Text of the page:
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Window Rubbers
Hi, I have only just become an RL24 owner and like any second hand boat a few repairs are required. The window rubbers are in need of replacing. Can someone tell me where to purchase the correct rubber extrusion to seal the windows. Thanks
Damian Percy23-Nov-2001    Edit    Delete 
Window leaks
G'day i recently had a discussion with a local boat repairer and his suggestion was to use sicaflex (probably not the spelling) ...I havent used the product, having never progressed from the days of Butyl Mastic but reportedly much more durable, stays flexible and cleans up with turps. regards wayne

wayne hill25-Nov-2001    Edit    Delete 
Sikaflex
Sikaflex is excellent for sealing around windows and repairing leaking hatch covers. The RL28 hatches are notorious for leaking and Sikaflex is the only thing I have found that will fix the leaks long term.

I suggest phoning Sikaflex to find the appropriate product from their range.

But be warned - one drop of the stuff spilled is enough to cover the entire boat in black gunk when it gets on hands, elbows and under feet.

Keith Merkley26-Nov-2001    Edit    Delete 
Window restoration
I recently replaced the perished rubber seals and perspex in the windows of my RL 24.

The rubber wedge strips used to seal the windows can be obtained from Grippy Rubber in Rydalmere, Sydney. They can match most sizes if you can provide a sample for comparison. I find the wedges more reliable than the various types of sealant on the market and a lot easier to install. Of course, if you remove the window frames, you still need to use a sealant between them and the coach house. I used a silicone based one with a short setting time so that it could be installed and screwed home without squashing the goop out and leaving capillaries for water to get in. It is also soluble in acetone which won't damage the perspex or the rubbers.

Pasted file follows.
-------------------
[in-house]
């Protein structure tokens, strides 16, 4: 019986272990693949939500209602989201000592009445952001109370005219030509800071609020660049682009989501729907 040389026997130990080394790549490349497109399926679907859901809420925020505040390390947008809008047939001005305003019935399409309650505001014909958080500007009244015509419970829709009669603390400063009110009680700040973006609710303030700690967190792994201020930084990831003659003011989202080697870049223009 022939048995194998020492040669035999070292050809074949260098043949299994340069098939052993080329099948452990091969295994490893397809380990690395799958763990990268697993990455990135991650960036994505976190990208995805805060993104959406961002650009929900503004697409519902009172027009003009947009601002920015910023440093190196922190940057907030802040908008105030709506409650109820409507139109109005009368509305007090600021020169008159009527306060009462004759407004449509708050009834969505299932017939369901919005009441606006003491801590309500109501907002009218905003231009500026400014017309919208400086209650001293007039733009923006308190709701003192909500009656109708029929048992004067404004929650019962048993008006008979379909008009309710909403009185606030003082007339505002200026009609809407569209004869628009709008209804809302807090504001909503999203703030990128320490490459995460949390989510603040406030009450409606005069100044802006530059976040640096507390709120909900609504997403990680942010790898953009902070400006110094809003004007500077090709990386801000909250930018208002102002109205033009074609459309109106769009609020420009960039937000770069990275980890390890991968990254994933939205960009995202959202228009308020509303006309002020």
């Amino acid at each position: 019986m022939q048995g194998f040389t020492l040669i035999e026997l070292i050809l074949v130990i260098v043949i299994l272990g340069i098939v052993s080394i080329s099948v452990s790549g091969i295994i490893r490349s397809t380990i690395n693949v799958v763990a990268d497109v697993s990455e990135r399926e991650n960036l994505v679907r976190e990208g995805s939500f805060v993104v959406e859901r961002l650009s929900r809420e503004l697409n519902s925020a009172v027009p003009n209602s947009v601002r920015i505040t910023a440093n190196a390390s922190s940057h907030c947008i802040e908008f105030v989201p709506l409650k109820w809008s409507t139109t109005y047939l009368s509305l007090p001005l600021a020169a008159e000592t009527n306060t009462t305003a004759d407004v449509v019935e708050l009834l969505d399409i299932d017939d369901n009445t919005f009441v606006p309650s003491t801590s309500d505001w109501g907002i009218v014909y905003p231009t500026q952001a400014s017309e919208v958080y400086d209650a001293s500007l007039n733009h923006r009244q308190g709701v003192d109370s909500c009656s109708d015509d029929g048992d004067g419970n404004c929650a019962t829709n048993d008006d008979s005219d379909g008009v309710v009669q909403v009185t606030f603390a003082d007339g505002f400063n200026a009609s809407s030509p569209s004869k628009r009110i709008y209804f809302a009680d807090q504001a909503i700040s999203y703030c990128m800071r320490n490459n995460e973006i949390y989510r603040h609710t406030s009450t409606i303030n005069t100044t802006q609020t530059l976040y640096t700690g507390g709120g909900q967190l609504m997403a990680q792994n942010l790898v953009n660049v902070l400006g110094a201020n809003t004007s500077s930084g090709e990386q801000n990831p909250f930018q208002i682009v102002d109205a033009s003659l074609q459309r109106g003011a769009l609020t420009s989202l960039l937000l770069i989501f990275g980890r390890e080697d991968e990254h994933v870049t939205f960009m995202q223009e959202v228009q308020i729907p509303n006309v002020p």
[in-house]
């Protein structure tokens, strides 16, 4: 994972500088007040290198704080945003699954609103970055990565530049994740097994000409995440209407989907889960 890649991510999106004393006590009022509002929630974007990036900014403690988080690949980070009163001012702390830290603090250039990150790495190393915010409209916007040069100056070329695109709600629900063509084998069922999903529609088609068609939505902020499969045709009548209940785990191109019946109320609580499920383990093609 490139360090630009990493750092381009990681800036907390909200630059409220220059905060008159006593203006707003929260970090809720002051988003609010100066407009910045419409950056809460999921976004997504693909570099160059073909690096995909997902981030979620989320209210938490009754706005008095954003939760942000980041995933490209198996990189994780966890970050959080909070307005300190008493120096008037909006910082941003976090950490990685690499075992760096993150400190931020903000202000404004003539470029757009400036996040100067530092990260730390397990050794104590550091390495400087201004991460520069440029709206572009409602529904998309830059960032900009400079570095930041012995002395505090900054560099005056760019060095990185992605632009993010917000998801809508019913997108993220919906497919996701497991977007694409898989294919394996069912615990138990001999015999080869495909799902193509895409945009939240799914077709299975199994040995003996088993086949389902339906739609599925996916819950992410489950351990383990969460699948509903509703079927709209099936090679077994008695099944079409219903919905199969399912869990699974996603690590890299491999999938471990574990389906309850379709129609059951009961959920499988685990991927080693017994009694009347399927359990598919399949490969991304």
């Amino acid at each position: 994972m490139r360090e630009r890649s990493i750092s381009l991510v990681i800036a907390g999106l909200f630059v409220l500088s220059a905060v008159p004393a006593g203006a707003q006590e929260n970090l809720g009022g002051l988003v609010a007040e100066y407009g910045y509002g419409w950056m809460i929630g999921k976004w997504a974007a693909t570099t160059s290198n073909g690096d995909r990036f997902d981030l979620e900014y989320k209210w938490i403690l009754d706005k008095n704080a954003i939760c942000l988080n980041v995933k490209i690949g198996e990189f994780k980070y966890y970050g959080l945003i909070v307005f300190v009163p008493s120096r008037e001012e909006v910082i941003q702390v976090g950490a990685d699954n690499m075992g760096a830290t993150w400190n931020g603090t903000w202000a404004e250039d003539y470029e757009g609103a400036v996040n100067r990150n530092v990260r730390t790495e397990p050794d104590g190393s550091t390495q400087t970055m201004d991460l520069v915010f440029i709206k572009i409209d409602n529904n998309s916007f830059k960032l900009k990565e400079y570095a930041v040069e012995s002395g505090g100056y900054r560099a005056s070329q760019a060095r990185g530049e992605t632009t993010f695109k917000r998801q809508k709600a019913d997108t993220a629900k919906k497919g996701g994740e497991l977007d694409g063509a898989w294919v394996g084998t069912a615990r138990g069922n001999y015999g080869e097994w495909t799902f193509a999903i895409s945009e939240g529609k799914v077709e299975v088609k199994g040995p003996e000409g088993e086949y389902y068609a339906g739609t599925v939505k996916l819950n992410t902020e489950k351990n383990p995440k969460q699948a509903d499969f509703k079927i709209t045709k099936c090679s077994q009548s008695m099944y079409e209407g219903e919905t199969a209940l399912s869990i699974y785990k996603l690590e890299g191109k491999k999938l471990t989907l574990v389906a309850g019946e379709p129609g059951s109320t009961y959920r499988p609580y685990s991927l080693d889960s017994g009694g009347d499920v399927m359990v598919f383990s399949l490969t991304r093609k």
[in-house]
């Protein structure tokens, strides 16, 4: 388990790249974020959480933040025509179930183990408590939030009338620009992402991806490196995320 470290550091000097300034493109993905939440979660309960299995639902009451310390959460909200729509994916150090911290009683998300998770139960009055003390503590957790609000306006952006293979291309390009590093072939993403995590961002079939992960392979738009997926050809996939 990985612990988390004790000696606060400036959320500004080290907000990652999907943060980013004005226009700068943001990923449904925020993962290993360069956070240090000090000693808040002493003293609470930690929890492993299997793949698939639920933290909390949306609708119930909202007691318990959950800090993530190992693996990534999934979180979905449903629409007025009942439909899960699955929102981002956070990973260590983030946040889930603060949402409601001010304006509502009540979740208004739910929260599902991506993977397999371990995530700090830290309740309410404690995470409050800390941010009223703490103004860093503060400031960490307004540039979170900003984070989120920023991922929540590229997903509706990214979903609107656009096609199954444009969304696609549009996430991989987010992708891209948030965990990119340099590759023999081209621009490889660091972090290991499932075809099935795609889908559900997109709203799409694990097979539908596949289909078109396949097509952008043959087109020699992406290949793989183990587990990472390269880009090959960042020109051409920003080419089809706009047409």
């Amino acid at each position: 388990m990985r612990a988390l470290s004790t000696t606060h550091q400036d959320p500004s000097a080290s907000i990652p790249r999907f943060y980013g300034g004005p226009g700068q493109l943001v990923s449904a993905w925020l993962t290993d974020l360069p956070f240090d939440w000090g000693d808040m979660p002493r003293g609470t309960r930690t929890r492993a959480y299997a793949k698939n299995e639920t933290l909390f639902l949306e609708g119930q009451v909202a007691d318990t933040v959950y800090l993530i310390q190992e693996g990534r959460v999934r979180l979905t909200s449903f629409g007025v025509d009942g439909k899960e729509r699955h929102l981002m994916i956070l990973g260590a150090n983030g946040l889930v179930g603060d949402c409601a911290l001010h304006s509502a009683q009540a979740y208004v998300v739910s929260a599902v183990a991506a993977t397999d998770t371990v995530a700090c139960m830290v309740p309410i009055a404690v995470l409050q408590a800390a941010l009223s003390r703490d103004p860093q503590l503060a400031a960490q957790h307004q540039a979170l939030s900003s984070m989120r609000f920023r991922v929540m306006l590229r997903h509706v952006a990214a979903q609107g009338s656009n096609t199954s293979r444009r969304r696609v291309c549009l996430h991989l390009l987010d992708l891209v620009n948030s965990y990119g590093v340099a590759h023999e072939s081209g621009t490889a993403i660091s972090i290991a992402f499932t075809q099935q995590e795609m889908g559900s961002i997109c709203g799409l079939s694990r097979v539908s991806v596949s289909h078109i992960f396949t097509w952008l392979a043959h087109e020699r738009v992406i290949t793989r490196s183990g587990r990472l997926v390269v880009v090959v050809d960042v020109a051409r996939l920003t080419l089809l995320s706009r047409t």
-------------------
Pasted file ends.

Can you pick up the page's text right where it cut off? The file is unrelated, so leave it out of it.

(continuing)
This has all been tested by a few good rain events and a near knock down that saw solid water going past the windows without a drop getting inside. I don't recommend the knock down test though.

Another tip: The old aluminium frames were also looking a bit, well, old with white patches in the anodising and a general loss of lustre. I rubbed them down with a rag dipped in Penetrol, which is a clear oil based paint additive (it is usually mixed into primers for painting difficult surfaces). This put a new low sheen coat on the surface and removed the unevenness in the colour with minimal effort.

So, now for the stanchions, deck fittings, rigging

Good luck

Dave L.

David Love28-Nov-2001    Edit    Delete 

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